And the overall dynamic range of a camera is seriously affected by the size of its pixels.

Remember:

The larger the pixels, the larger the dynamic range.

And a large dynamic range is better than a small dynamic range, generally speaking.

Larger pixels also increase low light performance.

You see, when you shoot in low light, you’re bound to end up with dark photos that are lacking in details.

Unless you use a high ISO, which increases the sensor’s sensitivity to light.

Unfortunately, high ISOs have a serious drawback. The higher the ISO, the more noise that appears in your images (note that noise is sometimes referred to as grain).

This is where pixel size comes in. Larger pixels capture more light, and this results in less noise at high ISOs.

So full frame cameras tend to have extremely good high ISO performance. Noise levels stay low, and you’re able to capture beautiful photos in dark conditions.

Related Post: Exposure Bracketing for High Dynamic Range Photos

Full Frame Vs Crop: Effective Focal Length

I’ve explained above how crop sensors are smaller than full frame sensors.

But did you know that a smaller sensor essentially magnifies focal length?

It’s true.

If you mount a 400mm lens on a full frame camera, it gives you shots taken at 400mm. But if you mount a 400mm lens on a crop sensor camera…

…you’ll get shots that were taken at an effective focal length of 600mm, or thereabouts.

This should make intuitive sense. A crop sensor camera crops the image, so that a 400mm image is magnified to 600mm. It’s as if the outer parts of the frame were never there. Except that there’s no loss of resolution, and your camera does the cropping for you. In fact, when you look through the viewfinder of a crop sensor camera, you’re already looking at the cropped image.

Now, the particular crop factor, as it’s called, depends on your camera. Nikon crop sensor cameras have a crop factor of 1.5x, whereas Canon crop sensor cameras have a crop factor of 1.6x. It depends on the APS-C sensor size for the brand.

Cool, right?

For some photographers, having a crop sensor is great. Crop sensor cameras are a favorite of wildlife and bird photographers, because the crop factor gives your focal lengths a boost in the field. Super-telephoto lenses that reach 600mm or even 800mm are extremely expensive. But if you grab a 400mm lens for a relatively cheap price, you can mount it on an APS-C camera and capture gorgeous, tight wildlife photos.

For other photographers, however, a crop sensor is a nuisance. Landscape photographers generally want the widest field of view possible. For instance, a landscape photographer might love a 12mm focal length lens, which allows them to capture a sweeping scenic shot.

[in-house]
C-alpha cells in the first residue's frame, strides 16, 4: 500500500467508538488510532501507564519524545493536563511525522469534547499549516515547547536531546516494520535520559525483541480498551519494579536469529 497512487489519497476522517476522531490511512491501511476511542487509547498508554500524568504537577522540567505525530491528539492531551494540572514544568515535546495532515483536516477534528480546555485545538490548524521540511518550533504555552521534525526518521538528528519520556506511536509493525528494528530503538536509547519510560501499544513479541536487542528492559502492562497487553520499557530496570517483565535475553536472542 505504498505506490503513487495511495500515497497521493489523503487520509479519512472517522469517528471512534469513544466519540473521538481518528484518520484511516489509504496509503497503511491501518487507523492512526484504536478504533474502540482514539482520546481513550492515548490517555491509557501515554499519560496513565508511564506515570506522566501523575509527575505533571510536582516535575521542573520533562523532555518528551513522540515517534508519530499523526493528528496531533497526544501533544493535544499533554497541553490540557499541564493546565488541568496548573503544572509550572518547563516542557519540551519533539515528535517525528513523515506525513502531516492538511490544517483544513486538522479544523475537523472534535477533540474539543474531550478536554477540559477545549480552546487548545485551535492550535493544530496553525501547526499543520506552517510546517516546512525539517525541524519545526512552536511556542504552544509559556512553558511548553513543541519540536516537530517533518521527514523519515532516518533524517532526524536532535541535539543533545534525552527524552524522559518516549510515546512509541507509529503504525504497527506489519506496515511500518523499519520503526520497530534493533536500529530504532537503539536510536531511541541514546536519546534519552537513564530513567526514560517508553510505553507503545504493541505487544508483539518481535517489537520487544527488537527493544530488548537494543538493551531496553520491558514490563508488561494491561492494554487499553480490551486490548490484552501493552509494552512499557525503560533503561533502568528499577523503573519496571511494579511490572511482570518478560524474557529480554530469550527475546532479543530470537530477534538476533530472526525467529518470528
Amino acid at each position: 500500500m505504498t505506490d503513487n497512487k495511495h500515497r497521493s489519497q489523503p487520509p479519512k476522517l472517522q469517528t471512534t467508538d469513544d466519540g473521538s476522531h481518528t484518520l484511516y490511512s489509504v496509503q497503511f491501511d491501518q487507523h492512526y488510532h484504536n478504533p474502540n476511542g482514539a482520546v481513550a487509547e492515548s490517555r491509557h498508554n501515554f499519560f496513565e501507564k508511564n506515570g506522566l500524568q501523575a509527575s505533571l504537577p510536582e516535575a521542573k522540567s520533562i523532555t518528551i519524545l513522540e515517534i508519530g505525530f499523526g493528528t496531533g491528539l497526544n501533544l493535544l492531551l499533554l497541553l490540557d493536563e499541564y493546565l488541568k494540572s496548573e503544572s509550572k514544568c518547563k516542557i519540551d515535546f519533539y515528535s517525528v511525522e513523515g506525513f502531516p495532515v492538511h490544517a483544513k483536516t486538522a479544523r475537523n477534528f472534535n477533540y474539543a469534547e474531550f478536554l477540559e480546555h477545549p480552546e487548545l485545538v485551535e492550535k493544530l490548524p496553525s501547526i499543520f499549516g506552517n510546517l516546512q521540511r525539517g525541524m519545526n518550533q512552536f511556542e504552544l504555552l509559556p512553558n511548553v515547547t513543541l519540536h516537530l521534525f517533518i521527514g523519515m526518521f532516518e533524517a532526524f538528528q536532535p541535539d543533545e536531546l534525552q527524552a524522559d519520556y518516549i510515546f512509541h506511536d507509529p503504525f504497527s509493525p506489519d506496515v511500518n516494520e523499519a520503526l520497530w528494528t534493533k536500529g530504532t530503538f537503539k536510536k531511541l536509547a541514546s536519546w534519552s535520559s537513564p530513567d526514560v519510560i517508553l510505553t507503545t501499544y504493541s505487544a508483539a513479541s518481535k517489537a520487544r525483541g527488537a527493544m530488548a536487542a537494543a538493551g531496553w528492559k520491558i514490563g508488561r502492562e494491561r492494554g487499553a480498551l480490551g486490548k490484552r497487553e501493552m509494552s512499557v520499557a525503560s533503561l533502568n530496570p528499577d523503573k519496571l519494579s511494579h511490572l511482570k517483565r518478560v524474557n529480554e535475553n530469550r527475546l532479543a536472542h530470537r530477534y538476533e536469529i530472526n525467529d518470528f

But a 12mm lens mounted on a crop sensor camera becomes an 18mm lens, which makes a big difference. The landscape photographer loses their ultra-wide shot.

Which is why landscape photographers rarely use APS-C cameras.

Here’s the bottom line:

If you’re looking for added reach for your photos, then crop sensor cameras can help. Wildlife photographers, bird photographers, sports photographers, and (sometimes) portrait photographers will appreciate crop sensor cameras.

But for those who want to keep their focal lengths wide, full frame is the way to go. This is true for landscape photographers, many travel photographers, night photographers, and more.

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Full Frame Vs Crop: Depth of Field

Here’s an important difference between crop sensor cameras and full frame cameras:

Crop sensor cameras have a deeper depth of field than full frame cameras.

Let me explain:

Depth of field refers to the amount of an image that’s sharp. A photo with a deep depth of field is sharp throughout, from foreground to background.

This photo has a deep depth of field:

Whereas a photo with a shallow depth of field has very little in focus. Look at how this shallow depth of field photo is almost entirely soft, with only a sliver of sharpness:

Now, the longer your focal length, the shallower your depth of field. (Also, longer focal lengths produce more compression and therefore better background blur.)

And think about a full frame camera and a crop sensor camera working side by side, both at effective focal lengths of 75mm.

The full frame camera is shooting with a 75mm lens and achieving a 75mm focal length.

But the crop sensor camera is shooting with a 50mm lens to achieve the 75mm focal length.

Which means that the crop sensor photos have a larger depth of field relative to the full frame sensor cameras.